Written by Percy Pantopod this play is about a small town club committee being taken over one by one by rhinoceroses. This bizarre story stands alongside the many other classics which all salute the theatre of the absurd. Heavily based on Eugene Ionesco's original masterpiece Rhinoceros , this too could be read and interpreted as a response and criticism to the sudden upsurge in totalitarianism , taking place in both fascist and communist states.
Pantopod's adaptation clearly mirror's Eugene's plot, except for the fact it focuses on committee members of a small town social club who , with the exception of one called Naismith , metamorphose into belligerent and bullying rhinoceroses. In one scene the following conversation takes place :
Naismith : My God man whatever's the matter with your skin ?
Rhinoman : Can't you leave my skin alone ? I certainly wouldn't to change it for yours
Naismith : It's gone like leather
Rhinoman : That makes it more solid. It's weatherproof. It's insult proof. Barbed words and pointed remarks don't affect me.
Naismith : But your skin is a horrible battleship grey
Rhinoman : It matches the colour of my hair. Why it's a colour that goes with anything.It's beautifully neutral.
Naismith : But what about that protruding horn on the top of your head ?
Rhinoman : It's a visible symbol of my power and strength. Something that makes ordinary club members toe the line and show us respect.
Naismith : Surely you don't consider this transformation as being natural ?
Rhinoman : What could be more natural than a rhinoceros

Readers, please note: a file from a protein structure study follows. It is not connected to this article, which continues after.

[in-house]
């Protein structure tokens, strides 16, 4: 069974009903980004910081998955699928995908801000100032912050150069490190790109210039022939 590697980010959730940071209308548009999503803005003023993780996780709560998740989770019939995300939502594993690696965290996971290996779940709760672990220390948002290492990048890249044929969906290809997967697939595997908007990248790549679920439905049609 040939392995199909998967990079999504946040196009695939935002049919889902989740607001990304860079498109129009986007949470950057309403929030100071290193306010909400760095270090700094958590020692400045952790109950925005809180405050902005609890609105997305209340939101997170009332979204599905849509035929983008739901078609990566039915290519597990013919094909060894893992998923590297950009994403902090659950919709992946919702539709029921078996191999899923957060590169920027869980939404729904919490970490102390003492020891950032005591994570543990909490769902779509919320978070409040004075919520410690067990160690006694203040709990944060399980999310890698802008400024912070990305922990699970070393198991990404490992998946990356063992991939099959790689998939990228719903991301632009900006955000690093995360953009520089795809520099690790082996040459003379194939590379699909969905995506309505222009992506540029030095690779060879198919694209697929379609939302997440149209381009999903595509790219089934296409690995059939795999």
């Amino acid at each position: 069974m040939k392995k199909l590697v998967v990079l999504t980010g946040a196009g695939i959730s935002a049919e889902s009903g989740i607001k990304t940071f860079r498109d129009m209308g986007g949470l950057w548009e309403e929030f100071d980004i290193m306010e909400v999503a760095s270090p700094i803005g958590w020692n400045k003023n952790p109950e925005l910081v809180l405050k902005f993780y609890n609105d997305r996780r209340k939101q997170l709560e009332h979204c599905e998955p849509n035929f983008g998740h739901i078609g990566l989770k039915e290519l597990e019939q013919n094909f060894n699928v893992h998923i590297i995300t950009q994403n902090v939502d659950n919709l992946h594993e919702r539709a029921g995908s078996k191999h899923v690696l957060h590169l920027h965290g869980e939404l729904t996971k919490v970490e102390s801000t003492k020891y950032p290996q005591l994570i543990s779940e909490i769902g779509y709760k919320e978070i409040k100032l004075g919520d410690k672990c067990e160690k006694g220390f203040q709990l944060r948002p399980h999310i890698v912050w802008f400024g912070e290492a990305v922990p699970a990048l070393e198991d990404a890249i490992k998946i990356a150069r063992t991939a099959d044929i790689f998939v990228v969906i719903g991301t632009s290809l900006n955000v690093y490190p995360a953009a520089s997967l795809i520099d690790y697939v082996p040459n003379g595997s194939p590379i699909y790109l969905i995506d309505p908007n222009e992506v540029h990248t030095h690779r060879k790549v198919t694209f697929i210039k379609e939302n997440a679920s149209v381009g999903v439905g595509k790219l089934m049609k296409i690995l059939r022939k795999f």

Naismith : Yes, but for a committee member to turn into a rhinoceros is abnormal beyond question
Rhinoman : Well, that sir , is a matter iof opinion on which we must disagree.
In Pantopod's play, once the rhinoceroses get firmly established onto the committee, they proceed to trample through any remaining protocols and procedures. In another scene the author shows us the transformation of an committee member into a beast, who knows he must " move with the times ". Familiar arguments are marshalled on behalf of the rhinoceros : " It's just a question of personal preference. One must make an effort to understand. To understand is to justify. " In the final scene, the one remaining ordinary committee member is forced to acknowledge his fate in that that defiance means certain death.
Indeed , this rather alarming and dark play is nothing more than a commentary on the absurdity of the Human condition made tolerable only by delusion. The Day Of The Rhinos shows us yet again the struggle of the individual to maintain his integrity and identity in a world where others have succumbed to the " beauty " of brute force, natural energy, and mindlessness.